Sound effects

24th May 1996 at 01:00
TAKE PART SERIES The Adventures of Odysseus The Battle of Bubble and Squeak Christopher Columbus The Village Dinosaur All adapted by Sheila Lane and Marion Kemp, Ward Lock Educational Pounds 3.25 each.

ANTELOPES SERIES Mario Scumbini and the Big Pig Swipe By Herbie Brennan The Haunting of Joey M'Basa By Rosemary Harris Hamish Hamilton Pounds 6.50 each

SPRINTERS SERIES Oliver Sundew and the Tooth Fairy By Sam McBratney Illustrated by Dom Mansell Little Stupendo by Jon Blake, Illustrated by Martin Chatterton, Walker Pounds 3.50 each Go Fox By Helen Dunmore Young Corgi Originals Pounds 2.99

Series designed to extend the skills of inexperienced readers are now well-established and continue to draw on distinguished children's writers.

The excellent Take Part series has several interesting new titles. These are written as play scripts for reading aloud in small groups, preferably with a tape recorder so that children can enjoy creating sound effects in the appropriate places. Handled like this, reading aloud acquires an exciting and pleasurable purpose.

The new titles present traditional stories in an accessible form, from the adaptation of the contemporary Philippa Pearce story The Battle of Bubble and Squeak to retellings of The Adventures of Odysseus and The Riddle Girl, an Anglo-Saxon tale. A historical dimension is provided by Christopher Columbus, a challenging text that encourages children to form basic concepts about the science of navigation as well as to check Columbus's route to the New World for themselves. An additional modern adaptation is of Phyllis Arkle's The Village Dinosaur. The scripts by Sheila Lane and Marion Kemp are lively and humorous.

Hamish Hamilton's Antelopes use established children's authors who use simple storytelling styles in quite complex story structures. Children need to experience different ways of organising stories if their book choices are not to be limited to the straightforwardly chronological. Herbie Brennan's Mario Scumbini and the Big Pig Swipe is an enjoyable example of such a narrative. It juxtaposes parallel stories: the first is set in the comic world of Mafia gangster movies, while the second, more serious and reflective in tone, focuses on young Hannah's reading of Alice's Adventures in Wonderland. In this delightful intertextual story, the worlds of the book and the film interface until Hannah meets Mario halfway along the rabbit's tunnel and the two narratives join.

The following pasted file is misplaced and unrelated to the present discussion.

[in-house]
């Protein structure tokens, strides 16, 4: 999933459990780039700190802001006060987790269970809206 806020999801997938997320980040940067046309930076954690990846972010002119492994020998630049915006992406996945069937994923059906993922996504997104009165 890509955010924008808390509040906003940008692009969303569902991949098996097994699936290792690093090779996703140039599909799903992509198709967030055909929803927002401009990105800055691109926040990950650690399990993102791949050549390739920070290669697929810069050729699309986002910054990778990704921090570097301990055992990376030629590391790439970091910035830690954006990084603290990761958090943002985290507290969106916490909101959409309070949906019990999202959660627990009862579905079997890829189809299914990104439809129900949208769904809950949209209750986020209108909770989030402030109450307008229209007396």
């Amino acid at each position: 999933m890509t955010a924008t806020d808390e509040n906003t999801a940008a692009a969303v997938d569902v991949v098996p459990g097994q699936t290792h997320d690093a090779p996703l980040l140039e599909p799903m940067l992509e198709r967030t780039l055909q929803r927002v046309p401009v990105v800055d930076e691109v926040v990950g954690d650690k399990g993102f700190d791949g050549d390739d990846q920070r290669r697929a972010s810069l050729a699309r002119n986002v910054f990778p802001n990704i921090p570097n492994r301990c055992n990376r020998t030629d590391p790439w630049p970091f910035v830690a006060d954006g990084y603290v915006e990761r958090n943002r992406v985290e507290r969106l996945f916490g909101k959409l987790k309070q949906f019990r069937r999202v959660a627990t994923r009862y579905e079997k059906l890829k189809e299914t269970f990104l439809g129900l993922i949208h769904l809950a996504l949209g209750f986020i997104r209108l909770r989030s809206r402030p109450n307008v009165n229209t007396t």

The story, which is funny and well-suited to the needs of both girls and boys, can teach children how two plots can be contained in one story, something most of them will be accustomed to already in their TV viewing.

In the same series, Rosemary Harris's The Haunting of Joey M'Basa is a delightful, humorous ghost story which could well lead children into the pursuit of some interesting historical knowledge, since the ghosts in question are the two young princes in the Tower of London, Richard III and Lady Jane Grey. Again, this story is equally suitable for boys and girls.

For slightly younger readers, Walker Books' Sprinters series has two new titles - Oliver Sundew and the Tooth Fairy by Sam McBratney, and Jon Blake's Little Stupendo. Oliver is a wimpish tooth fairy whose skill at swimming enables him to win out over fairies who can only fly. The tone is one of silly, gentle humour, and six-year-olds would enjoy Dom Mansell's delicate illustrations. In similar vein, Little Stupendo tells of how the Great Stupendo's little daughter triumphs over the forces of malice by her own bravery and skill; both stories are in the classic folk-tale tradition.

Finally, Young Corgi Originals have an interesting new book from the first winner of the Orange Prize for Fiction, Helen Dunmore. Go Fox is about Danny who plays a computer game called Go Fox. As he zaps the screen the virtual reality fox comes to life. I expect there will be many stories along these lines now. Go Fox is a virtual reality who becomes "reality" in a story which is itself a virtual reality . . . and so on. We've come a long way since Alice in Wonderland.

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